Wednesday, April 3, 2019

Moses at the Burning Bush

Do not come any closer,” God said. “Take off your sandals, for the place where you are standing is holy ground” (Exodus 3:5).

One day while pasturing Jethro’s flocks, Moses saw a bush burning on the side of a mountain. Amazed the bush was not consumed, Moses went to investigate. There he heard God tell him to take off his shoes because he was standing on holy ground.

What is holy ground? In the ultimate sense, holy ground is ground where God is. In a lesser sense, we have an awareness of “sacred space” in our feelings about our church buildings. Older people who grew up in a particular church have strong feelings about the building in which they worshiped because it houses their memories. Perhaps they were married there, a loved one’s funeral service was held there, their children were baptized there, or they were converted there.

In a greater sense, “Sacred Space” is the environment around God. When we remember that man was made of soil we can understand why “holy ground” is seen ultimately as the company of human beings around God’s throne. The church, considered as people, is holy ground in this higher sense. The great Memorial in the church that we are called to remember is the Lord’s Supper: “Do this as My Memorial.”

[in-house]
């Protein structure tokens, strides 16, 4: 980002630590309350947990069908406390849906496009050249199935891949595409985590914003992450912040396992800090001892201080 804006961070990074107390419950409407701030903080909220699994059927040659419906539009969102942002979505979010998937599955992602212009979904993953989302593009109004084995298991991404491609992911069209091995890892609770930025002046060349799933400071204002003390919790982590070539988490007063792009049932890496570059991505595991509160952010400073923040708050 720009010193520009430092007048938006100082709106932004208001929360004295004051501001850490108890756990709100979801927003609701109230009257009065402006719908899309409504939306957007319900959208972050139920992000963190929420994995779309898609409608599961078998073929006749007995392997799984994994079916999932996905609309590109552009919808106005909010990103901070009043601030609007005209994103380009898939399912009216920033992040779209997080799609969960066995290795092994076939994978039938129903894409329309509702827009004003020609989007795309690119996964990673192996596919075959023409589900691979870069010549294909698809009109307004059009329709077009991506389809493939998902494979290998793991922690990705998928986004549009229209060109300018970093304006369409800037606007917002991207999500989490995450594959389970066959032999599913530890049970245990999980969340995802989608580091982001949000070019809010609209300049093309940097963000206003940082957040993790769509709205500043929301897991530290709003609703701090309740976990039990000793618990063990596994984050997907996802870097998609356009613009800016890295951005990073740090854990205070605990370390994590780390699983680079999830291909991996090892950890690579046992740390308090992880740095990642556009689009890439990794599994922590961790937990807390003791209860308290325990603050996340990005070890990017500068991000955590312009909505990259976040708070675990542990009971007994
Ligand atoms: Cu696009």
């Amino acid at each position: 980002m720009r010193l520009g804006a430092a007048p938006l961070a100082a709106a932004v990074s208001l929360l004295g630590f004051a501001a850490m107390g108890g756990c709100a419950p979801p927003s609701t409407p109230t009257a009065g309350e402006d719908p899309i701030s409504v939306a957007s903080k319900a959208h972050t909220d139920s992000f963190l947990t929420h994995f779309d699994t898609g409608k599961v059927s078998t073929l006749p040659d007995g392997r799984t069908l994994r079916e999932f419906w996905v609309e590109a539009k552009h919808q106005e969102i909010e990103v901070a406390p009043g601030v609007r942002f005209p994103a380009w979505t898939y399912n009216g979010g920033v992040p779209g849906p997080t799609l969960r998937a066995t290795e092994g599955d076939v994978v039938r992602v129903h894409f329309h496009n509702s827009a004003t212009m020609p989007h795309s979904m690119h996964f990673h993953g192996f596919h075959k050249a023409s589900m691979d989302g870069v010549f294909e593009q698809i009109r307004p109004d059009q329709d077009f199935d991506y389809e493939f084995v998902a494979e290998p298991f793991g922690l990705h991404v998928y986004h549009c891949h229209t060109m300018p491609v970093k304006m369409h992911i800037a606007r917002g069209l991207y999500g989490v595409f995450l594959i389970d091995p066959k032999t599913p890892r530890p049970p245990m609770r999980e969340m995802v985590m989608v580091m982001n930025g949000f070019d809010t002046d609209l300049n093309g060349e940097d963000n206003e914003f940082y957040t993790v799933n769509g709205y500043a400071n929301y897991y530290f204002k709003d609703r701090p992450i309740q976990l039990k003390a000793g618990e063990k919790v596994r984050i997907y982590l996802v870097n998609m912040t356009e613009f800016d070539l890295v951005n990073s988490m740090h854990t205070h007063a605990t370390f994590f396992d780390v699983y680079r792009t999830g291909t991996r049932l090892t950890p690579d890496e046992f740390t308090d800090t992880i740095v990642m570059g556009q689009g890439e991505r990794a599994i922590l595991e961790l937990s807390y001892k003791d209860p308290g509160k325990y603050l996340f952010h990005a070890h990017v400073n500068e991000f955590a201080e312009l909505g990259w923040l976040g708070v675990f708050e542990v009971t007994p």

God first called Moses to deliver the Hebrews to holy ground, to the Mountain of God (Exodus 3:12). God said He had heard the cry of the Israelites and had seen the oppression inflicted on them by the Egyptians (3:9). God always sees both the sufferer and the oppressor, and when He redeems His people He also destroys their oppressors.

Moses’ first question to God was, “Who am I?” (3:11). In a sense, Moses did not know who he was until God told him. God named those who are to come on His holy ground, who are to join His holy multitude. And God also named Himself “Yahweh,” a contraction of “I AM WHO I AM.”

God has given a new name to members of the new covenant: Christians. He has revealed for Himself a new name as well: Jesus. We are now God’s holy ground, and like Moses, we must treat the holy ground of the church with care.

The bush represented Israel, burning in the furnace of affliction. The bush was not consumed because unseen by men, God was in its midst. The Hebrews did not perceive that God was with them. If you have been experiencing affliction, take comfort from what God reveals to you at the burning bush.